Questions to Ask Yourself When Everything Feels Out of Your Control

General / General : Litsa


When grief shatters your universe, it can feel like everything is out of your control. From there, it’s only a short step to feelings of total helplessness and hopelessness. Our brains (self-protectively) naturally focus on the negative, scary, awful things around us, hoping to help us prepare for risk and danger. In grief, something terrifying and devastating has already happened, so our brains are even more predisposed to stress and anxiety. In trying to mental prepare and protect us from any more harm and suffering, it is easy for our brains to focus entirely on what is out of our control and miss the things that are in our control (however small they may be!). It takes a deliberate effort to make that mental shift. One that, unfortunately, is often hardest to make in the moments we need it most.

The questions below are a little nudge to help you see something (anything) you have some control over. Though sounds small, research shows time and again that perception of control significantly impacts our wellbeing. They are far from the only questions – you might have your own questions for these moments. If you do, leave your additions to the list in the comments!

Questions to ask yourself when everything feels out of your control in grief

  1. Even if absolutely nothing external to me changes, what’s one thing I could do that would feel hopeful or make me smile this week? We often focus exclusively on changing or “fixing” things going on around us. We wish those around us would behave differently. Fight this by taking a breath and accepting the world as it is in this moment, no matter how terrible. Look for one thing you can do, even with everything and everyone else remaining exactly as it.
  2. Should I eat a snack, drink a glass of water, take a walk, take a nap, or do all four? You might be rolling your eyes, but we’re serious with this one. Our physical state can have a remarkable impact on our mental state. A gray world can look black when you’re tired, hungry, thirsty, or fresh-air and movement deprived. Reminding yourself that you not only can, but should, do some things to tend to your physical state when you’re struggling mentally and emotionally is simple but helpful.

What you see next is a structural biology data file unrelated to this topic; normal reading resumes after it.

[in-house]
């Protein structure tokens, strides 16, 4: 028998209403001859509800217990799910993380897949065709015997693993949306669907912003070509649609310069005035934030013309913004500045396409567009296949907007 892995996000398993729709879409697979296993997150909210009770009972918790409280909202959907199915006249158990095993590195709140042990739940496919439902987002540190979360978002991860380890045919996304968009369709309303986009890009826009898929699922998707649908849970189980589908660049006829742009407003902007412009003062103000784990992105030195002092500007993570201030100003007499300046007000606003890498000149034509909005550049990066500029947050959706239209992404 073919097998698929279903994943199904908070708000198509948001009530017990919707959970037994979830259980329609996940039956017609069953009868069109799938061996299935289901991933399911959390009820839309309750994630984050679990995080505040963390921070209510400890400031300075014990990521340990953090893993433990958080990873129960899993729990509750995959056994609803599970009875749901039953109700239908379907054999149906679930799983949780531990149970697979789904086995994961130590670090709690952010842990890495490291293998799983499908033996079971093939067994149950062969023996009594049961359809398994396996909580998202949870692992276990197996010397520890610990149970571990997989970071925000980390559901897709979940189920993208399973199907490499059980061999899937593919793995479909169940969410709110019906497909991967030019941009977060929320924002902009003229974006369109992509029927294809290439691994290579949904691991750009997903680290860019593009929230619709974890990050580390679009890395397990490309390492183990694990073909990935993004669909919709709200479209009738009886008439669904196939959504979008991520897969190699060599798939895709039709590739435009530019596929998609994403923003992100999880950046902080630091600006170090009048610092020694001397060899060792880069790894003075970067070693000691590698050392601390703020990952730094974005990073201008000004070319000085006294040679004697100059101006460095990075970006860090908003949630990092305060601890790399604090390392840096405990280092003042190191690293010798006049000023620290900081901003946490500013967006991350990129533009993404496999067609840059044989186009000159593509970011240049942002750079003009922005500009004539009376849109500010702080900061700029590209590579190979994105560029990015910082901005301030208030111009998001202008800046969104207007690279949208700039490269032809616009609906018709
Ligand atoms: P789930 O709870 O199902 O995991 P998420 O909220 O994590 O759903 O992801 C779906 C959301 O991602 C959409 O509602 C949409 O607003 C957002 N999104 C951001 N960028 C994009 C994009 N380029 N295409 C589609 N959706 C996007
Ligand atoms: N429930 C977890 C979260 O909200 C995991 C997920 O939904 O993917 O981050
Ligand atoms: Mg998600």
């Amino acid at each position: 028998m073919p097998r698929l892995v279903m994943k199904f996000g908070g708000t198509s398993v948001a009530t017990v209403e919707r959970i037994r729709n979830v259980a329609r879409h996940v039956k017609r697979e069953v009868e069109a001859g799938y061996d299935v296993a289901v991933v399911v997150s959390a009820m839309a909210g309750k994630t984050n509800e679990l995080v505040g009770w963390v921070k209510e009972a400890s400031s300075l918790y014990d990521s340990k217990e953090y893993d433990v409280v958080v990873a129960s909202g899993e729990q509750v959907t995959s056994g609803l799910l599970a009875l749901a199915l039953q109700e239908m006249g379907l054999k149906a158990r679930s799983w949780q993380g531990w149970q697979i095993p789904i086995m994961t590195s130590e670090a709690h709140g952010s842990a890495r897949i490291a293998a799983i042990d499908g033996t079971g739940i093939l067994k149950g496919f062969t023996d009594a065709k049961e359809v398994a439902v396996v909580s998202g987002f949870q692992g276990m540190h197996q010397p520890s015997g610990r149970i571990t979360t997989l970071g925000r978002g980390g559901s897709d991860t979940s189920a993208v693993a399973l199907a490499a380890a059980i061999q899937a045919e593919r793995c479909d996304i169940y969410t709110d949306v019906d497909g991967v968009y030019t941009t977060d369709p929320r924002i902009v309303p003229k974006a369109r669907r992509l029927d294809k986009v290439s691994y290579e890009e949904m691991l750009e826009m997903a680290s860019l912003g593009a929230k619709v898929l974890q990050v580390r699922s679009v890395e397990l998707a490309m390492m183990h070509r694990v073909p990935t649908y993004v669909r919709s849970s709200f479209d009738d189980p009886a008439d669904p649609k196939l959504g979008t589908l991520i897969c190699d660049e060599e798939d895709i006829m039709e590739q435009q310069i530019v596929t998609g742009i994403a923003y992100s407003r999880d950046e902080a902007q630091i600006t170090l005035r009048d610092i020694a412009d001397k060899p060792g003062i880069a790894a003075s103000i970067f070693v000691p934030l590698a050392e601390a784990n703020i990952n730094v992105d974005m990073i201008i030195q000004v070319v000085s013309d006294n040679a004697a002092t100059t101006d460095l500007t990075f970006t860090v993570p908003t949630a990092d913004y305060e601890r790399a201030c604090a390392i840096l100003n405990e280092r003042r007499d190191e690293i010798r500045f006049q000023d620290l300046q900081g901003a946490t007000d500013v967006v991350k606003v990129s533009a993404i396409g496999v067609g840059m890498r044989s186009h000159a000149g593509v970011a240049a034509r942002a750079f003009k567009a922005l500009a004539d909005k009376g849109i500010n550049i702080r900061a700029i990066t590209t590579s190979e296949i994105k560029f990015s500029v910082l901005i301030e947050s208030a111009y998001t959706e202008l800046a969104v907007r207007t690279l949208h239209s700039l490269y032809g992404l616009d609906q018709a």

3. What is one thing that I’m doing that is helping me right now? What is one thing I am going that is harming me right now? Turning a critical eye toward our own behaviors isn’t always easy. But figuring out what you’re doing that is helping and harming is incredibly important. There are always things that you are doing that are having an impact on your well-being, for better or worse. Once you’ve managed to identify those things, you’re more likely to see ways to change the harmful things and enhance the helpful things.
  4. If my best friend were in my shoes, feeling what I’m feeling right now, what would I tell them? Our ability to see our own circumstances clearly is often obscured by the tornado of emotions we’re feeling. It’s amazing what new insights your brain will turn up when you suddenly imagine someone you love in your shoes. This is a tried and true tip for many situations when you’re feeling helpless or unsure what to do.
  5. What is one positive encounter or moment of joy I’ve had this week? We’ve talked so many times about the power of gratitude. This is not sugarcoating or ignoring pain. It is saying that right alongside our pain there are often still things we’re grateful for. Unfortunately, if we aren’t hunting around for them they sometimes get lost in the dark shadow of grief. Forcing yourself to identify the moments of joy or gratitude, no matter how small, does two things. First, it reminds you they exist – even when it feels like they don’t. Second, it reminds you that you CAN find them. You just need to remember to look.
  6. Does anyone know that I am struggling as much as I am? Many times, the answer is no. We tend to hide emotions, for a whole host of reasons. You don’t have control over other people and if they’ll support you. But you do have control over making sure they know that your struggling and telling them what you need.